Mesoscale thermal model for urban heat island mitigation
A simple energy balance model is created for use in developing mitigation strategies for the Urban Heat Island (UHI) effect. The model is applied to the city of Phoenix, Arizona, USA. There are six primary contributions to the overall energy balance: incident solar radiation, anthropogenic heat input, conduction heat loss, outgoing evapotranspiration, outgoing convection, and outgoing emitted radiation. The model temperature is shown to have the same periodic behavior as the experimentally measured air temperatures. The present model, while maintaining valid energy-balance physics, allows users to quickly and easily predict the relative effects of urban heat island mitigation measures. Accordingly, this model is applied here to show the relative effects of four common mitigation strategies: increasing the overall (1) emissivity, (2) percentage of vegetated area, (3) thermal conductivity, and (4) albedo of the urban environment in a series of percentage increases by 5, 10, 15, and 20 percent from baseline values. In addition to modeling mitigation strategies, the model is utilized to evaluate human health vulnerability from excessive heat-related events, based on heat-related emergency service data from 2002 to 2006. The four modeled UHI mitigation strategies, taken in combination, would lead to a 48 percent reduction in annual heat-related emergency service calls, where increasing the albedo is the single most effective UHI mitigation strategy.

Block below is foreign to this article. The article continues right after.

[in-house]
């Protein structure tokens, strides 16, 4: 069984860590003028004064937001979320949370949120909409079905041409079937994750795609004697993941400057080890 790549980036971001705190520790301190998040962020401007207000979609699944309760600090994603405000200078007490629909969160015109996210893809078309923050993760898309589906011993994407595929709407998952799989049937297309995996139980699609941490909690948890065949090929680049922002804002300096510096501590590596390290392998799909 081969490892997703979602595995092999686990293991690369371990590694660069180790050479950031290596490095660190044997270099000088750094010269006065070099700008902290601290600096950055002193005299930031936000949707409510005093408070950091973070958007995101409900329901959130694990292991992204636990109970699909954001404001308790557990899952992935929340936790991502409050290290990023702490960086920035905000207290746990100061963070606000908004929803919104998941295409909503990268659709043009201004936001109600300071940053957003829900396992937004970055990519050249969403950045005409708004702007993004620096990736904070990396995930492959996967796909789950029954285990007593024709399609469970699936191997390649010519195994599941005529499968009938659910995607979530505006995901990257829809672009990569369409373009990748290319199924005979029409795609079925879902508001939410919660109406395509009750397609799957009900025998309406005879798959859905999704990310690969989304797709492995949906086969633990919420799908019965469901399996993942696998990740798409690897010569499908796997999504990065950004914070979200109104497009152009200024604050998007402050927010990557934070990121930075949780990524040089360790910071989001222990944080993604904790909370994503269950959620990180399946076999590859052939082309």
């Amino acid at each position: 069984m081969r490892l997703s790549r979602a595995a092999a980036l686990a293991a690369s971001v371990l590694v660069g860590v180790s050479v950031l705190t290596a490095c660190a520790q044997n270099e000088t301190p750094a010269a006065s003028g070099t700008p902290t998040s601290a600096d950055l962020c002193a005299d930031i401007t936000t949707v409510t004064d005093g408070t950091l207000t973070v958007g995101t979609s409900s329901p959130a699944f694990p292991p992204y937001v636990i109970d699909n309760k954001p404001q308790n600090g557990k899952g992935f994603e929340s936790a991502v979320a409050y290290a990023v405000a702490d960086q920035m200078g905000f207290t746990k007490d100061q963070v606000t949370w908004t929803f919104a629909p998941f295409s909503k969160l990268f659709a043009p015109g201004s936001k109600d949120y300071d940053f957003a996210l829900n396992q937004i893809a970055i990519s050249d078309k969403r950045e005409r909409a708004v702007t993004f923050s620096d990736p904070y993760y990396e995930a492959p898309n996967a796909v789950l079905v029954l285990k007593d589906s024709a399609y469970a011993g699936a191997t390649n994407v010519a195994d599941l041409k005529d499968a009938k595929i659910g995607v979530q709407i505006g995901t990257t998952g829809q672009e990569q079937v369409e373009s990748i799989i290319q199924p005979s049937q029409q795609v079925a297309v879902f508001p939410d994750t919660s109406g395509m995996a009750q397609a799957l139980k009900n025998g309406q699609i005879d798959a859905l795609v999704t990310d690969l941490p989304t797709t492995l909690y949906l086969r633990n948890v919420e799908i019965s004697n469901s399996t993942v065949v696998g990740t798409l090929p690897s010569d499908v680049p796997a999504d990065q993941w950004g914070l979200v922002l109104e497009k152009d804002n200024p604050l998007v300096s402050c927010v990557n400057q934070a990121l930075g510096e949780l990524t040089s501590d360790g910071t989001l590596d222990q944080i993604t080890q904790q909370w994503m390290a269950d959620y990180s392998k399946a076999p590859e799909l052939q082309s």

Finally, a spatial superposition design is presented that couples this model with the more robust fifth-generation Pennsylvania State University - National Center for Atmospheric Research Mesoscale Model (MM5). As a result, a new hypothesis is conceived which states that perturbation values from the norm temperature do not change when certain mitigation strategies are imposed. It is shown from demonstrative spatial mitigation schemes that having a fewer number of mitigated points (by almost half) on a square urban grid in Phoenix with the same average albedo leads to a greater reduction in average hourly temperature when these mitigated points are distributed appropriately. All model developments and analysis are validated against MM5 with high confidence.
0768: Environmental science
0775: Environmental engineering